Eddie was elected as a Johnson City Commissioner in 1949 after a decisive victory over four competitors. His numerous community service activities earned him the title, “Outstanding Young Man of 1949,” by the Johnson City Junior Chamber of Commerce. Mayor Howard Patrick presented his award at a highly attended banquet at the John Sevier Hotel ballroom. In July 1950, misfortune struck the broadcaster when he was abruptly stricken with crippling polio. He was eventually transported to Duke Hospital in Durham, NC for further treatment.
While still at this medical facility, Eddie experienced something on October 7 that few people can boast. General Robert Neyland, University of Tennessee head football coach, arranged for the wheelchair bound radio personality to sit on the sidelines with his favorite team. The visiting Volunteers honored their special guest with a 28-7 victory over the Duke Blue Devils.
In 1953, Eddie left WJHL and, after a brief stint at WBEJ in Elizabethton, joined Bristol's WCYB Radio, where he produced an afternoon show and an evening sports program. It was during this stint that the zany airman is best remembered for his creative unusual broadcasts. Eddie once reported that an airplane carrying 200 passengers was stuck by its landing gear on a cloud over Tri-Cities Airport and that extrication efforts were underway. Another widely remembered prank involved a submarine sighting at South Holston Lake. The sultan of surprise once aired the news that actress Marilyn Monroe and then husband, Joe DiMaggio, Yankee Hall of Fame baseball legend, were visiting Bristol and became lost. A host of volunteers searched for the celebrated couple without success.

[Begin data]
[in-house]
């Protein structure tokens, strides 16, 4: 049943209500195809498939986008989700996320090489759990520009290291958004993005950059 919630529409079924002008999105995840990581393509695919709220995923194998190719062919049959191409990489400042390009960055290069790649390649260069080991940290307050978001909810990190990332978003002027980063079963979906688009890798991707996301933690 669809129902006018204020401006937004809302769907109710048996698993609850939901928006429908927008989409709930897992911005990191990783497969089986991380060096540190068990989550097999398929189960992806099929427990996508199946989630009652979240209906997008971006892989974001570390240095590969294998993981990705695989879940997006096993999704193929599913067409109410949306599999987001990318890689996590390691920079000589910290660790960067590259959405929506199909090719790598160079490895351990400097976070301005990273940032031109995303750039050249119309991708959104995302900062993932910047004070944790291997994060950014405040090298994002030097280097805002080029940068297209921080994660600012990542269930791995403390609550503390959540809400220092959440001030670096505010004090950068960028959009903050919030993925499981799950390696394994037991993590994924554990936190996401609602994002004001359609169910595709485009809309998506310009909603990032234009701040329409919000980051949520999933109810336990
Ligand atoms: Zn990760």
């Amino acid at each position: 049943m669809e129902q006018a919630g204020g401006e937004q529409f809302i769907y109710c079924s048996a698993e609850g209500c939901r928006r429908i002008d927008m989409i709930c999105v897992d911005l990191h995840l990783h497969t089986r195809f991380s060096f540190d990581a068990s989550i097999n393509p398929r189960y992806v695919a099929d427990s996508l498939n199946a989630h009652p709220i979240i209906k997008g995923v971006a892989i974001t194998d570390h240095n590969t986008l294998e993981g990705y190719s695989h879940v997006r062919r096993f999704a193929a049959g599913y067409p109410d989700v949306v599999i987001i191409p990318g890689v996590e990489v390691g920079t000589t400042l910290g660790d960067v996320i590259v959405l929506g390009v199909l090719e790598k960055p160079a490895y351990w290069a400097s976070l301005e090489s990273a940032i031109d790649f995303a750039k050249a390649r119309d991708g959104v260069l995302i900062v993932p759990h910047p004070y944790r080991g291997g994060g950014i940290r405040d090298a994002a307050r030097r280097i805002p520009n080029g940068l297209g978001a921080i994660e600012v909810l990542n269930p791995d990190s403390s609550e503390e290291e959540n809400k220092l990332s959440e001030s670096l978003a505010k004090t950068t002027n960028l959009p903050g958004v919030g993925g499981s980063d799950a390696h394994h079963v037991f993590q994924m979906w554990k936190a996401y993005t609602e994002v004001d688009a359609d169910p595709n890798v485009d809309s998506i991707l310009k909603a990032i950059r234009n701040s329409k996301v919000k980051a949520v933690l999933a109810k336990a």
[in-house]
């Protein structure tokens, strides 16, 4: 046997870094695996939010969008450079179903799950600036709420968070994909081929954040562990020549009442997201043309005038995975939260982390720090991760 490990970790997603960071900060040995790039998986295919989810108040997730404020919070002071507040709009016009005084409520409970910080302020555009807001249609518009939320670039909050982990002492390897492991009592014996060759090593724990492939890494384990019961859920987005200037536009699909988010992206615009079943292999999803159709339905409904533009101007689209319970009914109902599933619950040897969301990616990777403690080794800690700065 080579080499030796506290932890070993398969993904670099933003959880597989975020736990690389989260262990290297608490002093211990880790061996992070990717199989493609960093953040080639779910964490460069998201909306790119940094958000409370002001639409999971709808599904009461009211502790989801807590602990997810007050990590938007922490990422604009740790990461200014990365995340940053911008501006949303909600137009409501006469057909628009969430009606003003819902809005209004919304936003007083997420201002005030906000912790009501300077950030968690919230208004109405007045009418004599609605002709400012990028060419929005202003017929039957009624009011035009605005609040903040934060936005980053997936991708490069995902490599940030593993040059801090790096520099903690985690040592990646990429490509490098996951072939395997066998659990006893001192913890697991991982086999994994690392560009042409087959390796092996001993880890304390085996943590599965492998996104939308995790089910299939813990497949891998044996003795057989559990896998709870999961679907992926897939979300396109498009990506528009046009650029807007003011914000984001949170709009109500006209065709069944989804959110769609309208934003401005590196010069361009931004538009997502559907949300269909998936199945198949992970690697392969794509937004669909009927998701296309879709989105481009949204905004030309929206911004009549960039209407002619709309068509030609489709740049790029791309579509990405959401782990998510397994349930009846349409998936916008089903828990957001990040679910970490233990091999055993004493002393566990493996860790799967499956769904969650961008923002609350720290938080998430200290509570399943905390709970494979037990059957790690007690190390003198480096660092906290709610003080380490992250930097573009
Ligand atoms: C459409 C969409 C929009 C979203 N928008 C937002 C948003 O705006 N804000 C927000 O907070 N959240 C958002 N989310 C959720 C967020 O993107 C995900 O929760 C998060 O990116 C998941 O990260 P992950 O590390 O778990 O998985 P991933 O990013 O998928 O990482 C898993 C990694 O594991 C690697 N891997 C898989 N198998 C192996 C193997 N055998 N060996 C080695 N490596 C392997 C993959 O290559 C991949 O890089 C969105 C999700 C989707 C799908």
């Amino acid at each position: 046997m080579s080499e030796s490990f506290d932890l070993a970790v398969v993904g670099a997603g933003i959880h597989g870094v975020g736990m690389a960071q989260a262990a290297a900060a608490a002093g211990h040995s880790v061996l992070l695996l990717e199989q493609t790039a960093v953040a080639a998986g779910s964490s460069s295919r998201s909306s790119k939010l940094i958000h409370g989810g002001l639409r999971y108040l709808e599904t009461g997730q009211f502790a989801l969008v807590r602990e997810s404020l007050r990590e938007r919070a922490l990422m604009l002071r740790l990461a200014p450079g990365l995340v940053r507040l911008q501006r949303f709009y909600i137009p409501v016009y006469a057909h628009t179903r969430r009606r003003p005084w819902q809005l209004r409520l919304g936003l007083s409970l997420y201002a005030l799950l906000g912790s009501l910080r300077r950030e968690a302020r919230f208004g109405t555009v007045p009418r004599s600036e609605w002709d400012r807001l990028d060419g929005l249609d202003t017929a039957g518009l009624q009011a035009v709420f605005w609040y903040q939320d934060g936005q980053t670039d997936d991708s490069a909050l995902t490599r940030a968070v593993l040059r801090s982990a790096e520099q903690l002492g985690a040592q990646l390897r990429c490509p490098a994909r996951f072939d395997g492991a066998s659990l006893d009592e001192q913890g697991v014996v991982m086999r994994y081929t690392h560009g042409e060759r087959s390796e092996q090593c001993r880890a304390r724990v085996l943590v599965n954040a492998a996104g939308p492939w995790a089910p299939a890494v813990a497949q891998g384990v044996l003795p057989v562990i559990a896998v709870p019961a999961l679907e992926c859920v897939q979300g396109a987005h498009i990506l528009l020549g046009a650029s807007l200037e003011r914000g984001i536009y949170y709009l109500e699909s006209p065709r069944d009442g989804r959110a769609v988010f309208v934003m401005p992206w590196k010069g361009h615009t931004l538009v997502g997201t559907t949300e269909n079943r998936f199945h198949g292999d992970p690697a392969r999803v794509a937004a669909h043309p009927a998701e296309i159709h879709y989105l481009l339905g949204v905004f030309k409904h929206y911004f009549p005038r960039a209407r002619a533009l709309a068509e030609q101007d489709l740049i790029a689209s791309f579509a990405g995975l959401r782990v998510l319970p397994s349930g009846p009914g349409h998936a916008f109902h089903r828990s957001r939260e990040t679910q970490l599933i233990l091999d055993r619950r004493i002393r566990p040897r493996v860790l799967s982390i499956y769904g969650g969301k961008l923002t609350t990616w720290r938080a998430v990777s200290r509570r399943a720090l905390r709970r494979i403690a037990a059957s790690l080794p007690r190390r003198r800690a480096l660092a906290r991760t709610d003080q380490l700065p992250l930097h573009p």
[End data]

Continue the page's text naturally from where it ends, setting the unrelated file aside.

Merrill Moore, former WCYB Television anchorman, recalls when his good friend told his radio fans that a man was going to toss currency from the roof of Bristol's General Shale building at a designated time. A sizeable and disappointed crowd arrived to witness the non-event. The rascally conniving deejay then invited listeners to join him on the banks of the nearby Holston River to observe the annual polar bear club members plunge into the icy waters. Several gullible shivering spectators gobbled his witty bait.